The purpose of this paper is to evaluate the effectiveness of a national alcohol-prevention social marketing campaign in Thailand, investigating specifically the competing forces of the campaign vis-à-vis alcohol advertising.
Based on repeated cross-sectional, nationally representative data from the 2011-2014 Annual Survey of Buddhist Lent Campaign Evaluation (N = 10,133), a generalized ordered logit (partial proportional odds) model is used. The outcome of interest is self-reported alcohol consumption during the campaign period, compared to before. The main explanatory variables include exposure to the campaign and exposure to alcohol advertising.
Results show that exposure to the campaign and exposure to alcohol advertising positively and negatively influence alcohol consumption, respectively. Compared to those with one type of exposure and those without any exposure to alcohol-related messages, drinkers with exposure to both the campaign and alcohol advertising are estimated to have the highest probability of drinking reduction during the campaign period.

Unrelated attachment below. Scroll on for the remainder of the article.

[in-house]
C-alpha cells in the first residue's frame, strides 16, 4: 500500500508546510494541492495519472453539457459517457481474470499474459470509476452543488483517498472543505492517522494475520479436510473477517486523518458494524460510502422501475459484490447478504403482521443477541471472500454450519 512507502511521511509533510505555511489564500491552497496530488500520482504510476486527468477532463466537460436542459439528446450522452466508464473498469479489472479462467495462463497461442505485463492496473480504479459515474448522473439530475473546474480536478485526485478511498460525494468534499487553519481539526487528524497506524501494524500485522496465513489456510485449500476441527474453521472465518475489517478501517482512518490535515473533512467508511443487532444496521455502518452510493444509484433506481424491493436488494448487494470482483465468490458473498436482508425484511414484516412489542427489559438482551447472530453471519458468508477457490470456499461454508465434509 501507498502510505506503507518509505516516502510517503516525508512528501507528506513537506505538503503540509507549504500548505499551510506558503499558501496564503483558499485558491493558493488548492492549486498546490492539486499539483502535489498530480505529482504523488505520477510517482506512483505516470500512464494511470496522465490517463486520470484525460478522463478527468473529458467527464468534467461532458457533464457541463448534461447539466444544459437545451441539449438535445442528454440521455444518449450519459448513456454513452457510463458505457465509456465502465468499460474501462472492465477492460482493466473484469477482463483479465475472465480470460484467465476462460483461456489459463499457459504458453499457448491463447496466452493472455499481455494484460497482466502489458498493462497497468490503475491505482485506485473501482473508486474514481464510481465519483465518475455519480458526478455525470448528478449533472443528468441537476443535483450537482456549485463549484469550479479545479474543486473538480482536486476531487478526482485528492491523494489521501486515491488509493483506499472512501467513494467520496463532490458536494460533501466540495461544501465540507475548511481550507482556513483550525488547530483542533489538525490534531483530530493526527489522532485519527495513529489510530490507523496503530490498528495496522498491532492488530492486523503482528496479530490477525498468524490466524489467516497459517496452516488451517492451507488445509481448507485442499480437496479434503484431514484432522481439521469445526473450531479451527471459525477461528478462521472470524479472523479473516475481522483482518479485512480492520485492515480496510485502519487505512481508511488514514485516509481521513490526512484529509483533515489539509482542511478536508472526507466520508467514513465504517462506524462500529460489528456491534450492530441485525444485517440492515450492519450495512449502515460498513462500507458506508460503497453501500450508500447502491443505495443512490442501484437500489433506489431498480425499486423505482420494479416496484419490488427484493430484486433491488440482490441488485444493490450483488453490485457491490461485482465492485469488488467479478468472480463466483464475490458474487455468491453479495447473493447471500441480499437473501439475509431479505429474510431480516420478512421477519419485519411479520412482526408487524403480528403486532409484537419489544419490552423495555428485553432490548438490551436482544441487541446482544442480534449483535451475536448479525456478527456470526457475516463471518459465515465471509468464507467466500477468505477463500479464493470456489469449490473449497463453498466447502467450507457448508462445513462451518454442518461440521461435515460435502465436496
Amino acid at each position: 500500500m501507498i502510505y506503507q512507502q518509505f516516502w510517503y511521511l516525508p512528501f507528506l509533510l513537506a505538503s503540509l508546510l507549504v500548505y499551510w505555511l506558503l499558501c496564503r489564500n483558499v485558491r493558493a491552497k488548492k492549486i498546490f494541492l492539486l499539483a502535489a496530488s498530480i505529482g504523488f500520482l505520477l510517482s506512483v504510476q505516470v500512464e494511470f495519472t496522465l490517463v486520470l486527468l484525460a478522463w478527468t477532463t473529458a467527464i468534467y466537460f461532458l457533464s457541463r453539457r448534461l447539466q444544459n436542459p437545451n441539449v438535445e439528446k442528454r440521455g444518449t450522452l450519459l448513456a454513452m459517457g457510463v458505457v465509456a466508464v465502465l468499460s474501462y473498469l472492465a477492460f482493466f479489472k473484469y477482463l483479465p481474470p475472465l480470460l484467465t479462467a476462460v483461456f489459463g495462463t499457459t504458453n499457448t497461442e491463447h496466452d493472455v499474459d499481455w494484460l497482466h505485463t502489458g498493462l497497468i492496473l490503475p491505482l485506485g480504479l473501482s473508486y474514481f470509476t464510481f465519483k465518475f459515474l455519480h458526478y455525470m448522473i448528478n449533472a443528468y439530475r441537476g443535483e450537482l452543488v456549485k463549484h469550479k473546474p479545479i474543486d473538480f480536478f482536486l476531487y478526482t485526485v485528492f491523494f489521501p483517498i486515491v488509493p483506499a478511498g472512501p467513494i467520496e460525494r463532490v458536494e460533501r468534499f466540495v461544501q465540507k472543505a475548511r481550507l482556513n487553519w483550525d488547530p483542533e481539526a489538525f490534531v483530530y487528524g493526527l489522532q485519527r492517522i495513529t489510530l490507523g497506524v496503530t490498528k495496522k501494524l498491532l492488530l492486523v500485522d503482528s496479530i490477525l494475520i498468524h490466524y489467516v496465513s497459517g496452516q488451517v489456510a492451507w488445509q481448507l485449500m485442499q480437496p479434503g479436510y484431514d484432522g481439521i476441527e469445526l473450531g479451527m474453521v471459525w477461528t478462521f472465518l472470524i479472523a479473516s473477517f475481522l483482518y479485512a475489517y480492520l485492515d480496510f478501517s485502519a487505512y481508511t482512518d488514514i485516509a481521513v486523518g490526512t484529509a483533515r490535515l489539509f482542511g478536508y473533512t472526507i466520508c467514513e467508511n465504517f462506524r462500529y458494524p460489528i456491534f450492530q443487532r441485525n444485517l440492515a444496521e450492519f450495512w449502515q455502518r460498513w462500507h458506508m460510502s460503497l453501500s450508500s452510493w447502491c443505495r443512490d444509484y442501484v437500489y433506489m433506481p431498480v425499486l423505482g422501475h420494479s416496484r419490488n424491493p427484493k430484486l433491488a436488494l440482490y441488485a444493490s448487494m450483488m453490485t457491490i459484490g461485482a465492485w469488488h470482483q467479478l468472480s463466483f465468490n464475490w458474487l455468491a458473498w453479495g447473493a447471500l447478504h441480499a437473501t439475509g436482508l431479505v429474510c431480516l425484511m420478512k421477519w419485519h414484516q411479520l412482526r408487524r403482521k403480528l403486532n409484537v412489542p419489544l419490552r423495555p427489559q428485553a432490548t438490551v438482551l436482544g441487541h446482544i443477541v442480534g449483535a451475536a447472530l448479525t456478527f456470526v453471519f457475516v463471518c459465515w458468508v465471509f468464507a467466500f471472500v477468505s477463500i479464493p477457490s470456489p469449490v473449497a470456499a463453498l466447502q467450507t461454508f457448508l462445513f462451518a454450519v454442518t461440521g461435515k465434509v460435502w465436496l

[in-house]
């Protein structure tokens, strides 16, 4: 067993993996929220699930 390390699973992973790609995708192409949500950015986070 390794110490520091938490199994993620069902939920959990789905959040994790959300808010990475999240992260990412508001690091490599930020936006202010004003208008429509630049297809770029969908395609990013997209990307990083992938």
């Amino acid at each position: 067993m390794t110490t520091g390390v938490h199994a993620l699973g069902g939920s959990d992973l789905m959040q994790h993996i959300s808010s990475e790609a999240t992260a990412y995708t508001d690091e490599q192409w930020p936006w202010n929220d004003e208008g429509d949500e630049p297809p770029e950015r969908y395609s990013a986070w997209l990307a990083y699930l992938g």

The paper highlights the importance of accounting for a countervailing force (in this case, alcohol advertising) in campaign evaluation studies. It also suggests that alcohol-control social marketing be continued and that the government should disseminate alcohol-prevention messages in a balanced manner, ensuring that both costs and benefits of alcohol consumption are well-understood by the intended audience.
This work was funded by the Center for Alcohol Studies, Thailand. We would like to thank the anonymous reviewers for their useful suggestions.
Conflicts of interest: We wish to draw attention to the following facts, which may be considered as potential conflicts of interest. This work was funded by the Center for Alcohol Studies, which is a knowledge-based independent organization that receives the entirety of its annual budget from the Thai Health Promotion Foundation. The social marketing campaign evaluated in this work has since its inception been financed also by the Thai Health Promotion Foundation. Nevertheless, we confirm that the Thai Health Promotion Foundation was not involved in the research design nor the research process, and did not influence what we wrote on the submitted work.
Witvorapong, N., Ratisukpimol, W. and Watanapongvanich, S. (2019), "Effectiveness of alcohol-prevention social marketing in the presence of alcohol advertising", Journal of Social Marketing, Vol. 9 No. 3, pp. 309-328. https://doi.org/10.1108/JSOCM-01-2018-0003
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